An Analysis of the OPTN/UNOS Liver Transplant Registry.
Waki K, Tamura S, Sugawara Y, Yamashiki N, Kadowaki T, Kokudo N.
Clinical Transplants 2009, Chapter 3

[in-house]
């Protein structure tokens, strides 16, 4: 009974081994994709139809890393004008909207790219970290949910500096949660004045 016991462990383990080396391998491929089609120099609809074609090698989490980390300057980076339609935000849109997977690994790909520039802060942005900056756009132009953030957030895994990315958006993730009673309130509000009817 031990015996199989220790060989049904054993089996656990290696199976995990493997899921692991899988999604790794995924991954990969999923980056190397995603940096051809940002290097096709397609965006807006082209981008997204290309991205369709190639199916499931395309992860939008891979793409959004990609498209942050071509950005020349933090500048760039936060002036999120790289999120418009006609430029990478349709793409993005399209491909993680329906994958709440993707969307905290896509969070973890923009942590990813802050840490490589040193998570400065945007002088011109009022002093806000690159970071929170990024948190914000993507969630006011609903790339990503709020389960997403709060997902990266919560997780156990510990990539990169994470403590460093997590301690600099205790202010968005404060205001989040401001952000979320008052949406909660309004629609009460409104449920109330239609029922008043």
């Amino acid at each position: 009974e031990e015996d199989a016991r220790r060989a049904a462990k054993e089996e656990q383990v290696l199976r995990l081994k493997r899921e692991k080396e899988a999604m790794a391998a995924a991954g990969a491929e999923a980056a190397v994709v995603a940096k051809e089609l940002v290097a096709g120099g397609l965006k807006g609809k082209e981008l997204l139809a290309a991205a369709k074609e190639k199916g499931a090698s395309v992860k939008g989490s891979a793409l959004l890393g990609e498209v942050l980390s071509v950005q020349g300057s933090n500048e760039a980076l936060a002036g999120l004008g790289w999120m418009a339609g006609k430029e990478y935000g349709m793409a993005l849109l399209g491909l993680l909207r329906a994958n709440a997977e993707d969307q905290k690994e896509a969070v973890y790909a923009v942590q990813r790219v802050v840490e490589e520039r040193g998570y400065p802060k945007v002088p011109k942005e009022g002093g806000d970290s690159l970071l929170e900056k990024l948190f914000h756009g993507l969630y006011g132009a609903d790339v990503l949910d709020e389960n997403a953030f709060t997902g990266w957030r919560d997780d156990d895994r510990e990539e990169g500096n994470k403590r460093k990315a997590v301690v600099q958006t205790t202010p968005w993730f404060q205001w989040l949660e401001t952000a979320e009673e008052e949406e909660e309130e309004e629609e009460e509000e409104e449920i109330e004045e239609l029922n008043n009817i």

This chapter summarizes analyses of 51,060 adult primary liver-only transplants from deceased donors reported to the OPTN/UNOS Liver Transplant Registry from 1995 to 2009. Despite advances in surgical techniques and immunosuppression, analysis shows improvement in one-year graft but no improvement in long-term graft survival. Adoption of the Model for End-Stage Liver Disease (MELD) score for organ allocation--prioritizing sicker patients for transplantation--has significantly influenced liver transplant procedures. Accordingly, we classified the transplants into two groups: 1995-2001 (pre-MELD era) and 2002-2007 (MELD era), and our analyses found that long-term survival of liver grafts remained almost unchanged between the two eras. Patient pre-transplant status was better in the MELD era. But when we analyzed the grafts that survived more than one year, survival rates were slightly better pre-MELD than in the MELD era (82.2% and 80.34%, respectively) and risk of graft failure was slightly higher in the MELD era. This chapter also provides analyses of current graft survival rates for 10 different primary liver diseases. Hepatocellular carcinoma, hepatitis C virus cirrhosis, and alcoholic liver disease account for almost 50 % of the primary diseases, and have worse graft survival than the other primary diseases. The lack of improvement in long-term survival suggests an on-going need for means to avoid chronic liver graft dysfunction and to develop therapeutic interventions to control chronic graft loss.